Orcutt, John Michael (2014-12). Using In-Situ Aerosol Optical Properties to Develop a Novel Air Quality Monitoring and Diagnostic Tool. Master's Thesis. Thesis uri icon

abstract

  • Air quality in urban areas is degraded by locally emitted aerosols and gaseous precursors as well as aerosols that have been transported from other areas. Increased amounts of particulate pollutants are associated with respiratory and cardiac ailments as well as adverse birth outcomes. Aerosols also have an important impact on the Earth's climate via direct and indirect effects. However, there is large uncertainty in how much of an impact aerosols actually have. The work presented here uses the optical properties of urban aerosols to create a new tool which has the potential to be used to differentiate aerosol source, as well as understanding the impact pollution has on the climate. The Cloud and Aerosol Spectrometer with Polarization (CASPOL) was operated in the field for the first time as a part of NASA's Deriving Information of Surface Conditions from Column and Vertically Resolved Observations Relevant to Air Quality (DISCOVER-AQ). The CASPOL was mounted on top of the 70 meter tall Moody Tower and took continuous samples during the month of September 2013. Aerosol sources can be distinguished using the CASPOL data. When aerosol concentrations are greater than 100 L^-1, the CASPOL can distinguish aerosol source with only approximately one hour of data. Thus the CASPOL can be used as an air quality monitoring and diagnostic tool as it can determine aerosol source in near real time. To better understand the impact pollution has on the Earth's climate, soot was generated in our laboratory and the optical properties were examined. Also, soot was used to generate ice crystals in the Texas A&M University Continuous Flow Diffusion Chamber (CFDC) which was used in conjunction with the CASPOL to measure the optical properties of ice nucleated on soot. The optical properties of freshly emitted soot were highly variable, but this could be caused to a sampling error which occurred. The CASPOL was able to distinguish between ice that was nucleated heterogeneously on soot and ice that was nucleated heterogeneously on mineral dusts, and homogeneously nucleated ice. Thus the CASPOL can help in the understanding of pollutions direct and indirect impacts on climate.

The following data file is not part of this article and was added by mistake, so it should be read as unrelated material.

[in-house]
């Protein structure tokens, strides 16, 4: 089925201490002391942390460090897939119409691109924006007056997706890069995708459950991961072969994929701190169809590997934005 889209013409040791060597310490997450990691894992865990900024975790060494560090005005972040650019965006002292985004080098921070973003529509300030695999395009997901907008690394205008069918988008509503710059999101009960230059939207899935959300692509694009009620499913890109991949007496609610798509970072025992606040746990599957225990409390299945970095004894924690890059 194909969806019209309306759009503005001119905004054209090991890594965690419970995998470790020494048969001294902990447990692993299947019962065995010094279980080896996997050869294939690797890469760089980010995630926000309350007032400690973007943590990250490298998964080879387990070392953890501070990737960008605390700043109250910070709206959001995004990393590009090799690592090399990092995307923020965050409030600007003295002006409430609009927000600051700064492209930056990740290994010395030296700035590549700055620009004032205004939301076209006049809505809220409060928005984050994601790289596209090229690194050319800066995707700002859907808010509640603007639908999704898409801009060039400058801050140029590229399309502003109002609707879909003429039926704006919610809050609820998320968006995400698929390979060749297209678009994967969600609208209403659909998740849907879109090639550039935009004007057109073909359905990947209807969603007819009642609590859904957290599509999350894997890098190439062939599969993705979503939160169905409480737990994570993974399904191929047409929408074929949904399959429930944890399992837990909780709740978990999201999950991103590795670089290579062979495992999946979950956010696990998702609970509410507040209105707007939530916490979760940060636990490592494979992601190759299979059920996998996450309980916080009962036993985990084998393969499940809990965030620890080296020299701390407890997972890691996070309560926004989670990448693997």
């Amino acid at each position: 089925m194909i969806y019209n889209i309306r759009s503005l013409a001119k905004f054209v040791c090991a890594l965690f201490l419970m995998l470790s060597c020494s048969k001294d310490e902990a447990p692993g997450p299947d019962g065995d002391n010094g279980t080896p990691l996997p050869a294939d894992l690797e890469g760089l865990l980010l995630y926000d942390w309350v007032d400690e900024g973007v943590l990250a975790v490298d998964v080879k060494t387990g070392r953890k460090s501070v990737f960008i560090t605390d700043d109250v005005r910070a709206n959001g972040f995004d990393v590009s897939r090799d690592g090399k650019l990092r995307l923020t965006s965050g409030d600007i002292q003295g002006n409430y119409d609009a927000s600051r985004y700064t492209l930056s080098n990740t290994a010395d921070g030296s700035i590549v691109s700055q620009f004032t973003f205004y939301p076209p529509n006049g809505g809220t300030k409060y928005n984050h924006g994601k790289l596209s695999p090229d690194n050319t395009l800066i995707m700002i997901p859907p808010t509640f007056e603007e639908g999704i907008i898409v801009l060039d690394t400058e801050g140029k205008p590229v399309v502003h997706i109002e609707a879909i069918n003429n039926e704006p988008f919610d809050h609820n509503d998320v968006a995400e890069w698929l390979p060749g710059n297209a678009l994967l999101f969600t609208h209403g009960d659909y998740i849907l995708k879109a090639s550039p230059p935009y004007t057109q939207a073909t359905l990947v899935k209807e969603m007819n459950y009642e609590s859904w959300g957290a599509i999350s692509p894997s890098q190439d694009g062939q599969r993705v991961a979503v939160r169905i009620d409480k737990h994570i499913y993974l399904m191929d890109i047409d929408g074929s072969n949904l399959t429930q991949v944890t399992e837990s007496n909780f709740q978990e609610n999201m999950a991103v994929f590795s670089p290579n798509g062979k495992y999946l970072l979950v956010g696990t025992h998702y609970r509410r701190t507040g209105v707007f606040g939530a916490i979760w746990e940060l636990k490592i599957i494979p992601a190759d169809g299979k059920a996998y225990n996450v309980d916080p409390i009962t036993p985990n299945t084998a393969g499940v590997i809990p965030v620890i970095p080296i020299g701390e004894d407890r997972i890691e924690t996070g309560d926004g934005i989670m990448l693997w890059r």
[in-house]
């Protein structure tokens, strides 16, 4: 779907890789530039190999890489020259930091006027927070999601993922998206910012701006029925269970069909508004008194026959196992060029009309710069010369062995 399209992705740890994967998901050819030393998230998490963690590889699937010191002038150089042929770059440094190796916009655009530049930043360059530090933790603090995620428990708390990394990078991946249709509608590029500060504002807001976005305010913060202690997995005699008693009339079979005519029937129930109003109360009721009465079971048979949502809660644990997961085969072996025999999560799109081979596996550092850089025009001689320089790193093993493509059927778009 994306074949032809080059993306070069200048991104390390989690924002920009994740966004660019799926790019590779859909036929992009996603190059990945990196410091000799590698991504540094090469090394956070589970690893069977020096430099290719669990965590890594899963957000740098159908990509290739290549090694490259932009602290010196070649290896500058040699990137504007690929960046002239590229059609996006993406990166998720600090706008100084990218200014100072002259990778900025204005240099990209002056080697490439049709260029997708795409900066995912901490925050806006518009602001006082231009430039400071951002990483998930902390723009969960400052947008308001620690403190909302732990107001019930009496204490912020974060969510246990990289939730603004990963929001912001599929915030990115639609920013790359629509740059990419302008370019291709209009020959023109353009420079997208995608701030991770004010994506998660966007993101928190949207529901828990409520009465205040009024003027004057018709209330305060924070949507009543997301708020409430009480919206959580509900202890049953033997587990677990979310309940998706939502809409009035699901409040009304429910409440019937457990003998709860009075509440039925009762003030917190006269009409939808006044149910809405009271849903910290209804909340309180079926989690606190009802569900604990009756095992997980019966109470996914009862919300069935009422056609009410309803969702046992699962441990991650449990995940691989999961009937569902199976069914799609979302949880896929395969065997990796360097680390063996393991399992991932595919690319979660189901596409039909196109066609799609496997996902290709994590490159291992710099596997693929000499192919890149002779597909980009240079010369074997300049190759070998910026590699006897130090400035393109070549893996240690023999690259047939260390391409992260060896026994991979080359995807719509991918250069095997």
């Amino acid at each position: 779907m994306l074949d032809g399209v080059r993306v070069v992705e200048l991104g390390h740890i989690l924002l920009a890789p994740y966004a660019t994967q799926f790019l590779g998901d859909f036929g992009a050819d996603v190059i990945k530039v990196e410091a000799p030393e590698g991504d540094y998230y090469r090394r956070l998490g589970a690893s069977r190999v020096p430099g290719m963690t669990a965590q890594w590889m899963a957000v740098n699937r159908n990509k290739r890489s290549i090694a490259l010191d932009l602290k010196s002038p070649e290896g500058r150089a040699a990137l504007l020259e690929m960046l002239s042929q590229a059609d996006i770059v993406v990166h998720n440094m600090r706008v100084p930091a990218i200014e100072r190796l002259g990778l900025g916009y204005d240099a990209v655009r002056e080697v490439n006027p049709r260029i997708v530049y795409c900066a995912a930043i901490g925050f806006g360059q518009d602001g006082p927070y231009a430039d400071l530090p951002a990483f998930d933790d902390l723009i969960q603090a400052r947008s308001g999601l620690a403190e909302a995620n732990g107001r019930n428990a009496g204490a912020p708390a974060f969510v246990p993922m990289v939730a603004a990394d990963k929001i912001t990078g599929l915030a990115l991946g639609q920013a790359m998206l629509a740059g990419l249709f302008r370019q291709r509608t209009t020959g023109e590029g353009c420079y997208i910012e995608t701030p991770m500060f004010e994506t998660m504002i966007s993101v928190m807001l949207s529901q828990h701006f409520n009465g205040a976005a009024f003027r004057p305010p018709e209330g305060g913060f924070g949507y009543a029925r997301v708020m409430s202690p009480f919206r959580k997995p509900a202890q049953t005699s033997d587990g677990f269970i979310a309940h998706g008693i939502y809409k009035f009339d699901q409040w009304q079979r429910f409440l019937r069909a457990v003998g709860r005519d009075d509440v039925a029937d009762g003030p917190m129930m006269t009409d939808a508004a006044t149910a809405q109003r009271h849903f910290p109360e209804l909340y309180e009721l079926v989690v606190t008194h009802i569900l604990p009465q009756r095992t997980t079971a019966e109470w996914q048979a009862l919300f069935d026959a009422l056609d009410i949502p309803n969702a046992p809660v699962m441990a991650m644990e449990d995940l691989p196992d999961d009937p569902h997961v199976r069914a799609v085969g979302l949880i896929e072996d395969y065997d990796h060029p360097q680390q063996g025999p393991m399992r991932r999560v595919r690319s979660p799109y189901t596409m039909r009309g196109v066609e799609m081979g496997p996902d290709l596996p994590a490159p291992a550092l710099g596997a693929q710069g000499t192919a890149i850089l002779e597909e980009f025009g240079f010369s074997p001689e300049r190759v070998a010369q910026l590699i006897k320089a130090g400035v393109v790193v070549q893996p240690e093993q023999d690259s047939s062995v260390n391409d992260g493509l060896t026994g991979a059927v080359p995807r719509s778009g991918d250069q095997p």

• Air quality in urban areas is degraded by locally emitted aerosols and gaseous precursors as well as aerosols that have been transported from other areas. Increased amounts of particulate pollutants are associated with respiratory and cardiac ailments as well as adverse birth outcomes. Aerosols also have an important impact on the Earth's climate via direct and indirect effects. However, there is large uncertainty in how much of an impact aerosols actually have. The work presented here uses the optical properties of urban aerosols to create a new tool which has the potential to be used to differentiate aerosol source, as well as understanding the impact pollution has on the climate.

    The Cloud and Aerosol Spectrometer with Polarization (CASPOL) was operated in the field for the first time as a part of NASA's Deriving Information of Surface Conditions from Column and Vertically Resolved Observations Relevant to Air Quality (DISCOVER-AQ). The CASPOL was mounted on top of the 70 meter tall Moody Tower and took continuous samples during the month of September 2013. Aerosol sources can be distinguished using the CASPOL data. When aerosol concentrations are greater than 100 L^-1, the CASPOL can distinguish aerosol source with only approximately one hour of data. Thus the CASPOL can be used as an air quality monitoring and diagnostic tool as it can determine aerosol source in near real time.

    To better understand the impact pollution has on the Earth's climate, soot was generated in our laboratory and the optical properties were examined. Also, soot was used to generate ice crystals in the Texas A&M University Continuous Flow Diffusion Chamber (CFDC) which was used in conjunction with the CASPOL to measure the optical properties of ice nucleated on soot. The optical properties of freshly emitted soot were highly variable, but this could be caused to a sampling error which occurred. The CASPOL was able to distinguish between ice that was nucleated heterogeneously on soot and ice that was nucleated heterogeneously on mineral dusts, and homogeneously nucleated ice. Thus the CASPOL can help in the understanding of pollutions direct and indirect impacts on climate.

publication date

  • December 2014